As they say, God moves in mysterious ways, but if he was going to be “textbook “ about sending down a son to us all, this isn’t how you would imagine it to start off. He sent his hope for the whole world to be looked after by first time parents, who then become homeless refugees without any support from her family, who were busy getting ready for a big community event somewhere else.

 

 

To me, it is such an unlikely story, it has to be true!

 

Sowing seeds of peace

James 3, v 13-17

One of the downsides about being at work full-time and having my husband at home full-time is that I often feel we are doing something wrong, because it’s a different set-up to most other families. I spend alot of time thinking how nice it would be if I didn’t have to work and my husband had a well-paid job so we would just be like everyone else.  People tell me how much they admire me for juggling a career with small children, and how tough it is, and how they had the same issues when their kids were small, but often I feel like the odd one out at work. Most of the people in my team either don’t have a family or their kids are older and less likely to wake up at 4am for a party on a school-night.

This week we were looking at the book of James again and had a long discussion about how easy it is to say the wrong thing and set off an argument without realising, or to gossip about people at working a way that would be hurtful if they knew what you were saying. One phrase stood out to me more than the others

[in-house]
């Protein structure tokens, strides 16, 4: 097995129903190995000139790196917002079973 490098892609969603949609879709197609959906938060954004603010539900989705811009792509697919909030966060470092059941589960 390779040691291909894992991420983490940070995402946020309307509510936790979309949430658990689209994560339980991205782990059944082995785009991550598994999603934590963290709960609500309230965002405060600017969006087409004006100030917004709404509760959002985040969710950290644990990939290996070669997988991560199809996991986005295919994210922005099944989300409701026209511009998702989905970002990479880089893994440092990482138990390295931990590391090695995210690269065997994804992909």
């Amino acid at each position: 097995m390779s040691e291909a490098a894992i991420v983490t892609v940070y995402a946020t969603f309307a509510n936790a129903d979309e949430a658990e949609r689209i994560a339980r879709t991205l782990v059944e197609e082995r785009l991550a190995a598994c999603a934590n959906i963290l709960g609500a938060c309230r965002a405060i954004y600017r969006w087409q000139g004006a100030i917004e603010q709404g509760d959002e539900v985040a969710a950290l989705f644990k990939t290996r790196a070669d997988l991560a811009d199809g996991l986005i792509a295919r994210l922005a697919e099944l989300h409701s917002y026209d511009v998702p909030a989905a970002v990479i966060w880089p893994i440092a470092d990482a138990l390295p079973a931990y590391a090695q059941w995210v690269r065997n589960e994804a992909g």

“Who is wise and understanding among you? Let them show it by their good life, by deeds done in the humility that comes from wisdom. 14 But if you harbor bitter envy and selfish ambition in your hearts, do not boast about it or deny the truth. 15 Such “wisdom” does not come down from heaven but is earthly, unspiritual, demonic. 16 For where you have envy and selfish ambition, there you find disorder and every evil practice.

 

I think I definitely could do with being less envious and enjoying my life the way it is now. I won’t have this time when the children are small again, and rather than wishing I was at home more often, I need to enjoy the time I do have with them, and make the most of it. I also need to be more appreciative of how well my husband looks after the kids and our home.

I am quite a laid back person, but have always taken my career quite seriously and am now in a senior position of leadership within the council. Instead of wishing I didn’t have difficult decisions to make, I need to be proud of my achievements and work opportunities that other people don’t have.  

 

Like many women I worry that someone is going to “find out” that I am in fact an imposter, and should not be taken too seriously.  However since looking at this passage I’ve tried to be wise at work in a more godly way. This has mainly involved not talking over people, listening to others more and being less defensive if I think someone is criticising me, and trying to see things from their point of view.  James points out:

 17 But the wisdom that comes from heaven is first of all pure; then peace-loving, considerate, submissive, full of mercy and good fruit, impartial and sincere. 18 Peacemakers who sow in peace reap a harvest of righteousness.